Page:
Blockchain as a technology is often spoken about, especially in practitioner publications and conversations, as if it was just one option, tool, or application. This may make for simpler conversation and debate, but it demonstrates an imperfect understanding of how blockchain technology actually works.

Specifically, there are two broad categories that should form the basis for any comprehensive blockchain discussion: public blockchains and private blockchains.

Practical blockchain examples

So, what can blockchain do for you? What impact will it have on your practice? And how will it change the face of your profession?

With regard to accounting-specific software, there are three primary areas where blockchain will have the greatest impact.

  • The future of accounting is continuous

As it becomes more widely available (and secure), accountants will have access to – and be able to use – a larger amount of data, including financial and operational information. As it stands, organisations produce information in volumes that are practically inconceivable, but most accounting methods still rely on periodic examination and analysis. As information is secured, encrypted, and transmitted to network members, accounting professionals can provide real-time advice and guidance.

  • The way we audit will change

There will always be a need, and market expectation, for human oversight and review of automated processes. It is important to note that even as accounting becomes more automated and continuous in nature, periodic review and analysis of automated results will always be necessary. Even with this human oversight and occasional intervention, large chunks of the audit process will become significantly automated, augmented, or replaced entirely. Market evidence of these changes are already evident at larger firms, and all indications point to continued technology integration going forward.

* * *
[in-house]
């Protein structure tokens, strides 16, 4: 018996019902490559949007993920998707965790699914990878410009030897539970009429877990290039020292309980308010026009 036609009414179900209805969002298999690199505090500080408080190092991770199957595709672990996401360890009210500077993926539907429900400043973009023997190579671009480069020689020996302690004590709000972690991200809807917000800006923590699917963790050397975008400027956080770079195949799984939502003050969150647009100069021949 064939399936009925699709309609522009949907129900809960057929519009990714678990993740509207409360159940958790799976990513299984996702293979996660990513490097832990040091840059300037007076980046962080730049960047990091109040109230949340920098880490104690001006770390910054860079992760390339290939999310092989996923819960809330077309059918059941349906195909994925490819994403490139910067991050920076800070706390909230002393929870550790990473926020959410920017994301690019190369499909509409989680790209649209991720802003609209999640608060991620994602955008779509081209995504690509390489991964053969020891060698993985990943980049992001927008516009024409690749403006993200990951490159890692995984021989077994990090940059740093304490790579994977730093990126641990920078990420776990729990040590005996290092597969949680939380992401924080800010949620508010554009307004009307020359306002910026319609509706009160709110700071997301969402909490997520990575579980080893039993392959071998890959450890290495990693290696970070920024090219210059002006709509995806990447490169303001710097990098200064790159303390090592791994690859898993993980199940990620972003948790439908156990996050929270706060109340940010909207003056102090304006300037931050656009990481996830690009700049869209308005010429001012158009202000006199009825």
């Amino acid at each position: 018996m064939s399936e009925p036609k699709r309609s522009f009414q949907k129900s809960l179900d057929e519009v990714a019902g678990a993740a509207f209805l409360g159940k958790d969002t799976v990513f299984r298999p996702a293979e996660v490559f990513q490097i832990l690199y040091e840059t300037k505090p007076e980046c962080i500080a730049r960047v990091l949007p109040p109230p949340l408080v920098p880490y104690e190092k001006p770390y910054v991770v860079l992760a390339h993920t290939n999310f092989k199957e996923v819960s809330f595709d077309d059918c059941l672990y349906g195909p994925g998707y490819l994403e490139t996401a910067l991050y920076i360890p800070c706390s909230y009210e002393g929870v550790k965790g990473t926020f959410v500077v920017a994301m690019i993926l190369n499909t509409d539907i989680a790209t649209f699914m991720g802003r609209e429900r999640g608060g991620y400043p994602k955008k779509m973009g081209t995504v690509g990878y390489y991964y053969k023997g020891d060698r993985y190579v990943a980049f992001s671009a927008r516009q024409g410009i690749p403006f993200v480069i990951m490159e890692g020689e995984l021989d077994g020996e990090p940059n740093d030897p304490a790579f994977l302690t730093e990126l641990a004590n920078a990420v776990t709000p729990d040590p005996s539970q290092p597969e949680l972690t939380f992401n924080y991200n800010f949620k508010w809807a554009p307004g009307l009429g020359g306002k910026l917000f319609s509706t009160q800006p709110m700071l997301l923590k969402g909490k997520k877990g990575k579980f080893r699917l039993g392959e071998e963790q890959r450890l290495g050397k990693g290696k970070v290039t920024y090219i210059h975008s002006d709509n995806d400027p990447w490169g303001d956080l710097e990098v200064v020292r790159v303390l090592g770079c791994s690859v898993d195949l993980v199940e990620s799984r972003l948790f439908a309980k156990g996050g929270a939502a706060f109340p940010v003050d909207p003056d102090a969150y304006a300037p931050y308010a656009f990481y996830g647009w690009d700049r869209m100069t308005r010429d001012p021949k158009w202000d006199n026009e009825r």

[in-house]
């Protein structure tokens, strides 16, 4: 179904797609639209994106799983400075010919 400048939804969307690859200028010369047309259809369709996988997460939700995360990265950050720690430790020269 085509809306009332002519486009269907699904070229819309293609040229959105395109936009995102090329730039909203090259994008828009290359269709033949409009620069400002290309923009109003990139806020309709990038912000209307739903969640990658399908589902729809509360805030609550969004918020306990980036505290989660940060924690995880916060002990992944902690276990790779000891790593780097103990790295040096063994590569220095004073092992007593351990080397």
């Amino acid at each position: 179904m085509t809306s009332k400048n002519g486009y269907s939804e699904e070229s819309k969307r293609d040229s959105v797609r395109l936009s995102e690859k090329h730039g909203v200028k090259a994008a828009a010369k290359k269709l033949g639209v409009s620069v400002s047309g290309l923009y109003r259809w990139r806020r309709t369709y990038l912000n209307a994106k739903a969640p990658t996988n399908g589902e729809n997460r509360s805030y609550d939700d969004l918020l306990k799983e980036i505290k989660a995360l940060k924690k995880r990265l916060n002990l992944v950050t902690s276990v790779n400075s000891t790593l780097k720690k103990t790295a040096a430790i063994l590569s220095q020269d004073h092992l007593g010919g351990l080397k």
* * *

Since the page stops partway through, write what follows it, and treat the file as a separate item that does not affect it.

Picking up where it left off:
• New lines of service will become available

This is the most significant benefit that blockchain will provide to our profession. Increased access to your clients’ data and more efficient audits will pave the way for higher-value and more intelligent advice. This is where blockchain will help drive the change in the profession and enable you to provide true value to your clients.

Although blockchain may seem like a difficult-to-understand concept, it also presents an opportunity for CPAs and accounting professionals to embrace an innovative and disruptive technology.

The accounting profession will undoubtedly be impacted by changes in the corporate sector, particularly with regards to blockchain. Now that you have a better understanding of what blockchain is, you can concentrate on the three ways it will transform the profession and be ready for the changes ahead.

Editor’s note: This article was originally published June 14, 2018 as “What is blockchain? Back to the basics.”